Wednesday, 19 September 2007
By Adel Al-Malki
THE Council of Ministers on Monday met a long-standing demand of the private sector by making it far easier for foreign businessmen to visit Saudi Arabia.
Meeting in its weekly session chaired by King Abdullah at Al-Salama Palace in Jeddah, the Council approved 12-month multiple-entry visas for foreign businessmen. The visa issuance process has also been simplified under a fast-track procedure that avoids much of the cumbersome and delay-prone paperwork of the past.
From now on, Saudi embassies abroad will issue such visit visas to foreign businessmen and those in their category without the need for an invitation from a Saudi company or letter of introduction from a Saudi Chamber of Commerce, the Saudi Press Agency reported.
Foreigners who qualify for business visas include businessmen, investors, representatives of foreign companies, managers, sales managers, sales representatives, accountants, production managers, administrative managers and consultants, according to Saudi embassy websites.
Monday's decision was made after the Council reviewed a proposal to grant non-Saudi businessmen visit visas at Saudi airports, said Iyad Amin Madani, Minister of Information and Culture, in a press briefing after the session.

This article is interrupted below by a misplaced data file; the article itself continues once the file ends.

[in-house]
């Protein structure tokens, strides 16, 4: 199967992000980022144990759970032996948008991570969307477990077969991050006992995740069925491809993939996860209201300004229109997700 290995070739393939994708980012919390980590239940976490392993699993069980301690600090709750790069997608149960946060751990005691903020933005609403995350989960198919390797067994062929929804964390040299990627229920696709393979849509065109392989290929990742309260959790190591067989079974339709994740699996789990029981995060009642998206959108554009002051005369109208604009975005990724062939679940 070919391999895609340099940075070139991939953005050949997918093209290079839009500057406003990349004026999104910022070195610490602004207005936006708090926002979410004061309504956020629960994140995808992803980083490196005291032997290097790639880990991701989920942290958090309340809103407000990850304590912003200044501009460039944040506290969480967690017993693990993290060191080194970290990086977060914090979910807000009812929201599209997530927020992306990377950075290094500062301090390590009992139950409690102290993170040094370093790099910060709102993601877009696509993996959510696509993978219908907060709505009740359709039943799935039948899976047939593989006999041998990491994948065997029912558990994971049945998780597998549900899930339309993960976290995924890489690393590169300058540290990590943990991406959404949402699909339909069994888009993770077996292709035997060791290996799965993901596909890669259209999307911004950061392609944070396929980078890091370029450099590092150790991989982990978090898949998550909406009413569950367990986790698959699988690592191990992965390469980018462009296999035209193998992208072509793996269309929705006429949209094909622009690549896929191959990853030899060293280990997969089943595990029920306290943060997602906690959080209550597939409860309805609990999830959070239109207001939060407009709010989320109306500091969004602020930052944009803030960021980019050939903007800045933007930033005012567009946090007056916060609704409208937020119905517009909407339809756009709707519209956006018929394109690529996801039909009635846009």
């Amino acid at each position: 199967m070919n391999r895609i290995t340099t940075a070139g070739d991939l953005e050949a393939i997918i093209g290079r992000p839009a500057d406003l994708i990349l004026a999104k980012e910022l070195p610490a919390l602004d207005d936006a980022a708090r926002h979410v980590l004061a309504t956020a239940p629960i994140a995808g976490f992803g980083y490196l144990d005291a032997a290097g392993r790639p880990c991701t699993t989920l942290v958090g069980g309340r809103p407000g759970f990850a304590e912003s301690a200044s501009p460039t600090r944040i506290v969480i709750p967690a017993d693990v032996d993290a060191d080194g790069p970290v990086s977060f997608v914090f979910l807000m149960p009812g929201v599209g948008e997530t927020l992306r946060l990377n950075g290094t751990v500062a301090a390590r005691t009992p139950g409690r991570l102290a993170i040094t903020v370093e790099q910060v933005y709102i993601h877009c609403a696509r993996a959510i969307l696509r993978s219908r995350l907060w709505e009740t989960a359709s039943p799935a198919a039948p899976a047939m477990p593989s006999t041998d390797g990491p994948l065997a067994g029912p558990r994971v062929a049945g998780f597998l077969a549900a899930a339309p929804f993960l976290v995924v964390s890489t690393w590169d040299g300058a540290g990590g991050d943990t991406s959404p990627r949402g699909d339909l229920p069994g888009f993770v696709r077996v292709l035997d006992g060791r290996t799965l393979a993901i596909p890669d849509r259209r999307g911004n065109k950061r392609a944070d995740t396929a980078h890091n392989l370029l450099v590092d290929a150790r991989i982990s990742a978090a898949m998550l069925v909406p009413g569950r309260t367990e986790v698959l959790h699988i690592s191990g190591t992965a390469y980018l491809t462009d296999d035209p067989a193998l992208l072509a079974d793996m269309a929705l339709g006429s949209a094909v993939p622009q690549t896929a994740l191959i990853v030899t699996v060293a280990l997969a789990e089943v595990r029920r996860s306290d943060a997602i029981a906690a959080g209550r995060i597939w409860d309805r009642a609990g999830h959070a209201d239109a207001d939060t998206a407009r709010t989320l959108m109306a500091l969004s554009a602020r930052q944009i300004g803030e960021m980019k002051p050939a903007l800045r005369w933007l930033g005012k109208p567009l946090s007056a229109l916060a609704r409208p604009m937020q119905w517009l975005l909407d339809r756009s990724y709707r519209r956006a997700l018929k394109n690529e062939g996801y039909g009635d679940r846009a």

For the business community, the new arrangement greatly eases up interaction with foreign businesses wanting to engage the Saudi market.
Abdul Rahman Al-Jeraisy, Chairman of the Board of Directors of the Riyadh Chamber of Commerce and Industry lauded the decision as a big step forward.
Simplification of the business-visa process removes an obstacle that Saudi businessmen have been complaining about for years, he said.
The step will accelerate the flow of investments into the country and pave the way for more partnerships between foreign and Saudi investors, he said.
Al-Jeraisy said the Cabinet's response to the private sector's demand would give the national economy a strong thrust.
Business visas do not grant to the applicant the right to work or to reside in Saudi Arabia.
Nonetheless, business sources in Jeddah told The Saudi Gazette, the new arrangement will make it easier for Saudi companies to tap into highly skilled foreign manpower who prefer to be based in neighboring countries - Dubai in the United Arab Emirates or Bahrain, for example.
"They can now easily fly in and out as consultants," one source said.